Imaging multicellular tissues and organs as a whole dynamic entity is covered in Section 3. The first two chapters (Chapters 36 and 37) explain how to quantify morphogen gradients over time in Drosophila embryos. We found these chapters harder to understand and aimed more at the specialist reader. By contrast, Chapters 38-43 on cell movement describe more commonly used methods to acquire high-resolution dynamic movies of cells or subcellular proteins during morphogenesis in Xenopus, zebrafish, chick, quail and mouse embryos. Protocols provided in this section include how to generate Xenopus and zebrafish embryos with mosaic fluorescent reporter expression and how to prepare and mount tissue explants or whole embryos for long-term imaging, together with useful troubleshooting tips. This section also contains a well-illustrated protocol to perform high-resolution multiphoton time-lapse imaging of a developing chick embryo and protocols for 3D time-lapse imaging of epithelial morphogenesis and of the mouse metanephric kidney. Two relatively new imaging technologies are presented in Chapters 44-46 that allow live imaging of developing whole embryonic organs – optical coherence tomography (OCT, an optical version of ultrasound used to image high-speed events) and a non-invasive ultrasound technology used to image 3D organ geometry (which allows developmental events to be imaged over time).

After single cells and organs, Section 4 focuses on imaging the whole embryo in 3D and 4D. These chapters provide detailed protocols for the collection of spatial and temporal patterns of gene expression, for embryo phenotyping and for generating static or dynamic 3D atlases of model systems. Of particular interest is Chapter 48, which provides a didactic description of the intellectual and technical efforts of the Berkeley Drosophila transcription network project, which has produced a computationally analyzable, gene expression and morphological 3D atlas of a blastoderm embryo. The use of hardware and software is also well explained and illustrated in detail, including chapters on optical projection tomography (OPT), X-ray micro-computed tomography (μCT), episcopic fluorescence image capturing (EFIC), high-resolution episcopic microscopy (HREM) and macroscopic magnetic resonance imaging (μMRI), with detailed information again provided for troubleshooting as well as additional web resources. Descriptions of the advantages, disadvantages, limitations and future prospects of each technique will definitely assist readers in choosing the appropriate method for their own application. The fourth dimension, time, is finally reached in the last chapters (56 and 57). Protocols are provided here for high-volume 3D time-lapse imaging of live adult Caenorhabditis elegans and of zebrafish and Drosophila embryos. Digital representations of these embryos permit cell tracking in time, revealing their origin and fate, which is of particular interest to developmental biologists.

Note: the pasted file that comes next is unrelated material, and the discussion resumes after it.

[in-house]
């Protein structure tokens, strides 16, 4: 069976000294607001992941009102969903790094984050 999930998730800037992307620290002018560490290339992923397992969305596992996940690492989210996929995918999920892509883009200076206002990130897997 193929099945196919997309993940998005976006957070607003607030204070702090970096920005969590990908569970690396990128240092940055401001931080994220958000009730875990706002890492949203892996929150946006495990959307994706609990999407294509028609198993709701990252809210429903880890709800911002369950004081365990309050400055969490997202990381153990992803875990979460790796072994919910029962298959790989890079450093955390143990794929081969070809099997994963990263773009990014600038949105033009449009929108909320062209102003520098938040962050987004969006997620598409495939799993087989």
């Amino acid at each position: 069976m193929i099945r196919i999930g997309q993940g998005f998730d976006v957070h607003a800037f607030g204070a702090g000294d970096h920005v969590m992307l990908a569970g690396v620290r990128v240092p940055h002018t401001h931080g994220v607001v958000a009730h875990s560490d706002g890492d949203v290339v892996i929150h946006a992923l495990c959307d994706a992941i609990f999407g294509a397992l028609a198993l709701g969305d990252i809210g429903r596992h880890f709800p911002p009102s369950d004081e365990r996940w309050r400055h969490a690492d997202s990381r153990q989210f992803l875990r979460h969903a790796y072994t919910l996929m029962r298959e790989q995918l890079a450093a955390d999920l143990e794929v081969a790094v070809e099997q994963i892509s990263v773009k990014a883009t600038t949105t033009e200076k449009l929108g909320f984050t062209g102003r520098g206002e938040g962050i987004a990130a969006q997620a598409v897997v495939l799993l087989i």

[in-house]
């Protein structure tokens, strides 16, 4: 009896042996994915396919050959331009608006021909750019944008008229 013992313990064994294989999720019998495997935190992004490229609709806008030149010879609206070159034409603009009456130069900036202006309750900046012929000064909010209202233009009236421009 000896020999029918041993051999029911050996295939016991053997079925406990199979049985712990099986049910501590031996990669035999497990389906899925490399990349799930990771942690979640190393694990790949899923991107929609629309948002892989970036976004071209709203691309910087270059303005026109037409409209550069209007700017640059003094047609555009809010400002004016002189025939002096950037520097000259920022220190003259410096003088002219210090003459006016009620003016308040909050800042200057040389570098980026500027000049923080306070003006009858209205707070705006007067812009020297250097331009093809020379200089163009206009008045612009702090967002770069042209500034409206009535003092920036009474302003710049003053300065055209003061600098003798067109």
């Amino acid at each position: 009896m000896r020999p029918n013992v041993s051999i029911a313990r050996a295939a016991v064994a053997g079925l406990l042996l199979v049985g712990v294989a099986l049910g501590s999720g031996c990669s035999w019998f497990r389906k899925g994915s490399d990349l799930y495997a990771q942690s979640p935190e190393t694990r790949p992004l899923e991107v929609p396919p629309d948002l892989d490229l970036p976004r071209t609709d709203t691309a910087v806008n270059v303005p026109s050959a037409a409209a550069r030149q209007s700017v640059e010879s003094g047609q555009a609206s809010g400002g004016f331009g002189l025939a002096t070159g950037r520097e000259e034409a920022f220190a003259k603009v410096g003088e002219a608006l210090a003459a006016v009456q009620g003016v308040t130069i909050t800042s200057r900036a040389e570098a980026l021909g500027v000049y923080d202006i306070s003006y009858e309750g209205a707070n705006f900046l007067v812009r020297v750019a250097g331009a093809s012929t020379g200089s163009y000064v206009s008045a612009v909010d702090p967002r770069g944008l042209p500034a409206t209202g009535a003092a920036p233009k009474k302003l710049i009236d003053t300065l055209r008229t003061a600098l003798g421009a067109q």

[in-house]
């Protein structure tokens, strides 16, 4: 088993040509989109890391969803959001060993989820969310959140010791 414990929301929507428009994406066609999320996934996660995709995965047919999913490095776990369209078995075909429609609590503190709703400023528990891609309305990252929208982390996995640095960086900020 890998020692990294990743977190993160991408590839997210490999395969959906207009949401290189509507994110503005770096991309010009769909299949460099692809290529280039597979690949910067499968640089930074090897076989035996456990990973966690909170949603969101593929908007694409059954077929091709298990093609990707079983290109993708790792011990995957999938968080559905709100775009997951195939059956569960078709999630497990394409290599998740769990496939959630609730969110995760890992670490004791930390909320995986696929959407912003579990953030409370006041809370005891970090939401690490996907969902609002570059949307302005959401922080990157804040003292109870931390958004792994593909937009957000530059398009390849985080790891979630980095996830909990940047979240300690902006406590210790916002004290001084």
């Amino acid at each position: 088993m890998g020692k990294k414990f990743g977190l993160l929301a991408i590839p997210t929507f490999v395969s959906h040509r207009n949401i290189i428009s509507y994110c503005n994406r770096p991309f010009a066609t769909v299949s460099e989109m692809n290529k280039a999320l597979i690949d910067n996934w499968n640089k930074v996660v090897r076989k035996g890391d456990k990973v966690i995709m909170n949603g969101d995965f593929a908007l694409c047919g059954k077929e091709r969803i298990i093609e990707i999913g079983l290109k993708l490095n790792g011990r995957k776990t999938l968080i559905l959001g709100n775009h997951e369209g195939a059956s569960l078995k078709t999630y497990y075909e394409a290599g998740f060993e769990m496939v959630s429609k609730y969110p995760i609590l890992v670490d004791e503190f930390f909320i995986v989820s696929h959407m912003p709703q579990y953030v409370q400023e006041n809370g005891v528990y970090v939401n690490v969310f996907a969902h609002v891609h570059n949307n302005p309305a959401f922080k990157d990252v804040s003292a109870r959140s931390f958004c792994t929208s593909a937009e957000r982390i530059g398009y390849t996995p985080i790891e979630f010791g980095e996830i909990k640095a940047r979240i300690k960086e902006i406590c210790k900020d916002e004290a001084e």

Altogether, Imaging in Developmental Biology is a book for those Development readers who are curious to know more about new technical developments and possibilities within the exciting field of imaging. It is a valuable guide and a very helpful laboratory manual for students, although serious training might be required to perform the more complex experiments. Seven appendices at the end of the book are particularly helpful for new people entering the field and include a must-have list of fluorescent filters and excitation/emission spectra, lens cleaning tips, a list of cautions and potential disasters, and an all-important glossary of terms. The book is pleasant to read, with its clever use of illustrations, photos and online protocol videos. Thus, we highly recommend this book and hope that multidisciplinary collaborative expertise in biology, imaging, image analysis, computer science, visualization and database construction will continue to fast-forward 4D imaging techniques and, consequently, our knowledge of development.